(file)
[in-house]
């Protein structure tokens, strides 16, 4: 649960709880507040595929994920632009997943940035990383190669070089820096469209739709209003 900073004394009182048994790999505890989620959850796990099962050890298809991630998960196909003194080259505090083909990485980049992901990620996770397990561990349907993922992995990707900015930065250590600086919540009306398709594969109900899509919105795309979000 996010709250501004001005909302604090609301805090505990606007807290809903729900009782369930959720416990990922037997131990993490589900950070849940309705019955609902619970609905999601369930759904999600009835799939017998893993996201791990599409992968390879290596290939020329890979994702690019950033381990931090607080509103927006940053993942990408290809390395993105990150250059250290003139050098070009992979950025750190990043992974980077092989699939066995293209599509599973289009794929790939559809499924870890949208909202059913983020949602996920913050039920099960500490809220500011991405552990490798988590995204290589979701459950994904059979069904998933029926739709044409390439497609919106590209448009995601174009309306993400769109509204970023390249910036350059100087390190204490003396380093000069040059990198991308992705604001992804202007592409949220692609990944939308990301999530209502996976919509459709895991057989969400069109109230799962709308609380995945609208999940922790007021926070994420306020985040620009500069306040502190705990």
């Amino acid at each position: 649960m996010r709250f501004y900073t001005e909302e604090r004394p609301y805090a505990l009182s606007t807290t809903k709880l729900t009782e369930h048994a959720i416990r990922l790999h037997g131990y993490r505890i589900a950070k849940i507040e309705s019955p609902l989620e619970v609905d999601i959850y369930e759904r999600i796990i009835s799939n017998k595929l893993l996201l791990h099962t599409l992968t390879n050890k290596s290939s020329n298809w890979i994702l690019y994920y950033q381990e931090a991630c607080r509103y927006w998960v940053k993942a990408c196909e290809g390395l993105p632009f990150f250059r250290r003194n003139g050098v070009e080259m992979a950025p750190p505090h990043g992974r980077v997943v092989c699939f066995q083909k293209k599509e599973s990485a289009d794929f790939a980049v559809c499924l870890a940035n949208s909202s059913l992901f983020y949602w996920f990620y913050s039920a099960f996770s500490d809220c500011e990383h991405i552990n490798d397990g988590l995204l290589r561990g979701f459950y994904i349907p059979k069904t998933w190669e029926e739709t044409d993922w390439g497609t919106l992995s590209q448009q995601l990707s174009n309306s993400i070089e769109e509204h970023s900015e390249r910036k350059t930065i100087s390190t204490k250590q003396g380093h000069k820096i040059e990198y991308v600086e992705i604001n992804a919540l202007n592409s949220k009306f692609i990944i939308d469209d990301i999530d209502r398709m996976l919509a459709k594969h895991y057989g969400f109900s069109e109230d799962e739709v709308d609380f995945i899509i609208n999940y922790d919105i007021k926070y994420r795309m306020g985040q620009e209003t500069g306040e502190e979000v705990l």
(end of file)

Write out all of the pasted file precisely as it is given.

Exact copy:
[in-house]
């Protein structure tokens, strides 16, 4: 649960709880507040595929994920632009997943940035990383190669070089820096469209739709209003 900073004394009182048994790999505890989620959850796990099962050890298809991630998960196909003194080259505090083909990485980049992901990620996770397990561990349907993922992995990707900015930065250590600086919540009306398709594969109900899509919105795309979000 996010709250501004001005909302604090609301805090505990606007807290809903729900009782369930959720416990990922037997131990993490589900950070849940309705019955609902619970609905999601369930759904999600009835799939017998893993996201791990599409992968390879290596290939020329890979994702690019950033381990931090607080509103927006940053993942990408290809390395993105990150250059250290003139050098070009992979950025750190990043992974980077092989699939066995293209599509599973289009794929790939559809499924870890949208909202059913983020949602996920913050039920099960500490809220500011991405552990490798988590995204290589979701459950994904059979069904998933029926739709044409390439497609919106590209448009995601174009309306993400769109509204970023390249910036350059100087390190204490003396380093000069040059990198991308992705604001992804202007592409949220692609990944939308990301999530209502996976919509459709895991057989969400069109109230799962709308609380995945609208999940922790007021926070994420306020985040620009500069306040502190705990």
């Amino acid at each position: 649960m996010r709250f501004y900073t001005e909302e604090r004394p609301y805090a505990l009182s606007t807290t809903k709880l729900t009782e369930h048994a959720i416990r990922l790999h037997g131990y993490r505890i589900a950070k849940i507040e309705s019955p609902l989620e619970v609905d999601i959850y369930e759904r999600i796990i009835s799939n017998k595929l893993l996201l791990h099962t599409l992968t390879n050890k290596s290939s020329n298809w890979i994702l690019y994920y950033q381990e931090a991630c607080r509103y927006w998960v940053k993942a990408c196909e290809g390395l993105p632009f990150f250059r250290r003194n003139g050098v070009e080259m992979a950025p750190p505090h990043g992974r980077v997943v092989c699939f066995q083909k293209k599509e599973s990485a289009d794929f790939a980049v559809c499924l870890a940035n949208s909202s059913l992901f983020y949602w996920f990620y913050s039920a099960f996770s500490d809220c500011e990383h991405i552990n490798d397990g988590l995204l290589r561990g979701f459950y994904i349907p059979k069904t998933w190669e029926e739709t044409d993922w390439g497609t919106l992995s590209q448009q995601l990707s174009n309306s993400i070089e769109e509204h970023s900015e390249r910036k350059t930065i100087s390190t204490k250590q003396g380093h000069k820096i040059e990198y991308v600086e992705i604001n992804a919540l202007n592409s949220k009306f692609i990944i939308d469209d990301i999530d209502r398709m996976l919509a459709k594969h895991y057989g969400f109900s069109e109230d799962e739709v709308d609380f995945i899509i609208n999940y922790d919105i007021k926070y994420r795309m306020g985040q620009e209003t500069g306040e502190e979000v705990l």